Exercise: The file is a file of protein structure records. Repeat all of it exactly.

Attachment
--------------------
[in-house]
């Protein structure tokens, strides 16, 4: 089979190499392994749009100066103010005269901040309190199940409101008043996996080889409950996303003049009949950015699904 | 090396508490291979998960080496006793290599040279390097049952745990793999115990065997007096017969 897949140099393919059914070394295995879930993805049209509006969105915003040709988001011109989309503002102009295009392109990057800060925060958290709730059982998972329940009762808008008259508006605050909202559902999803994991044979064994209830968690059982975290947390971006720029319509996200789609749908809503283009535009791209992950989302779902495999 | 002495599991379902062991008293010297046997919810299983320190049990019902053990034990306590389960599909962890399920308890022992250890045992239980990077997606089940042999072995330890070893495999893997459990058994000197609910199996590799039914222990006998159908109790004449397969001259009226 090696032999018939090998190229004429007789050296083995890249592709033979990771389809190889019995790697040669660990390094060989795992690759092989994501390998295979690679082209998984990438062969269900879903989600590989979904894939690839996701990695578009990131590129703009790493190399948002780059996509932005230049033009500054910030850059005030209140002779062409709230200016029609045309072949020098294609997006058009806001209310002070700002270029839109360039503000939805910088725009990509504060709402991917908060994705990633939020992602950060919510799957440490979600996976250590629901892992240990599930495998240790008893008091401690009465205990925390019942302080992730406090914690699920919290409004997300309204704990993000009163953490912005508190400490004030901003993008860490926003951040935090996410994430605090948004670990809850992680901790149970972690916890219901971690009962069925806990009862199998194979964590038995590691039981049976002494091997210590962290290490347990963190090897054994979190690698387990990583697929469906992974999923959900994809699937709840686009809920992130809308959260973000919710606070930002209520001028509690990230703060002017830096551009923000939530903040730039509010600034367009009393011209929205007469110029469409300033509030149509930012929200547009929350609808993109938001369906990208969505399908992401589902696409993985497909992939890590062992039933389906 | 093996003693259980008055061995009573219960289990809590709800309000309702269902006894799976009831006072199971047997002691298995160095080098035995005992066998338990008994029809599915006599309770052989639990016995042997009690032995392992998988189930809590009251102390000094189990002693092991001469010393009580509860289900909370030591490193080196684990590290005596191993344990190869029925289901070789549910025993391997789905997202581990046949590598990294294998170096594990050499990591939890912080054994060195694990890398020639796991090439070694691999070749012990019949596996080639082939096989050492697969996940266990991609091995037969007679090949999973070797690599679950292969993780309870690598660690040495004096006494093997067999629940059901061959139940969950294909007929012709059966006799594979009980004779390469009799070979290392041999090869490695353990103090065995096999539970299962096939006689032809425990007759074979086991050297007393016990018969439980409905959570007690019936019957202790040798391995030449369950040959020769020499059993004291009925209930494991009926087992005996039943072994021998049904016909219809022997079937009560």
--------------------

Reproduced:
[in-house]
């Protein structure tokens, strides 16, 4: 089979190499392994749009100066103010005269901040309190199940409101008043996996080889409950996303003049009949950015699904 | 090396508490291979998960080496006793290599040279390097049952745990793999115990065997007096017969 897949140099393919059914070394295995879930993805049209509006969105915003040709988001011109989309503002102009295009392109990057800060925060958290709730059982998972329940009762808008008259508006605050909202559902999803994991044979064994209830968690059982975290947390971006720029319509996200789609749908809503283009535009791209992950989302779902495999 | 002495599991379902062991008293010297046997919810299983320190049990019902053990034990306590389960599909962890399920308890022992250890045992239980990077997606089940042999072995330890070893495999893997459990058994000197609910199996590799039914222990006998159908109790004449397969001259009226 090696032999018939090998190229004429007789050296083995890249592709033979990771389809190889019995790697040669660990390094060989795992690759092989994501390998295979690679082209998984990438062969269900879903989600590989979904894939690839996701990695578009990131590129703009790493190399948002780059996509932005230049033009500054910030850059005030209140002779062409709230200016029609045309072949020098294609997006058009806001209310002070700002270029839109360039503000939805910088725009990509504060709402991917908060994705990633939020992602950060919510799957440490979600996976250590629901892992240990599930495998240790008893008091401690009465205990925390019942302080992730406090914690699920919290409004997300309204704990993000009163953490912005508190400490004030901003993008860490926003951040935090996410994430605090948004670990809850992680901790149970972690916890219901971690009962069925806990009862199998194979964590038995590691039981049976002494091997210590962290290490347990963190090897054994979190690698387990990583697929469906992974999923959900994809699937709840686009809920992130809308959260973000919710606070930002209520001028509690990230703060002017830096551009923000939530903040730039509010600034367009009393011209929205007469110029469409300033509030149509930012929200547009929350609808993109938001369906990208969505399908992401589902696409993985497909992939890590062992039933389906 | 093996003693259980008055061995009573219960289990809590709800309000309702269902006894799976009831006072199971047997002691298995160095080098035995005992066998338990008994029809599915006599309770052989639990016995042997009690032995392992998988189930809590009251102390000094189990002693092991001469010393009580509860289900909370030591490193080196684990590290005596191993344990190869029925289901070789549910025993391997789905997202581990046949590598990294294998170096594990050499990591939890912080054994060195694990890398020639796991090439070694691999070749012990019949596996080639082939096989050492697969996940266990991609091995037969007679090949999973070797690599679950292969993780309870690598660690040495004096006494093997067999629940059901061959139940969950294909007929012709059966006799594979009980004779390469009799070979290392041999090869490695353990103090065995096999539970299962096939006689032809425990007759074979086991050297007393016990018969439980409905959570007690019936019957202790040798391995030449369950040959020769020499059993004291009925209930494991009926087992005996039943072994021998049904016909219809022997079937009560």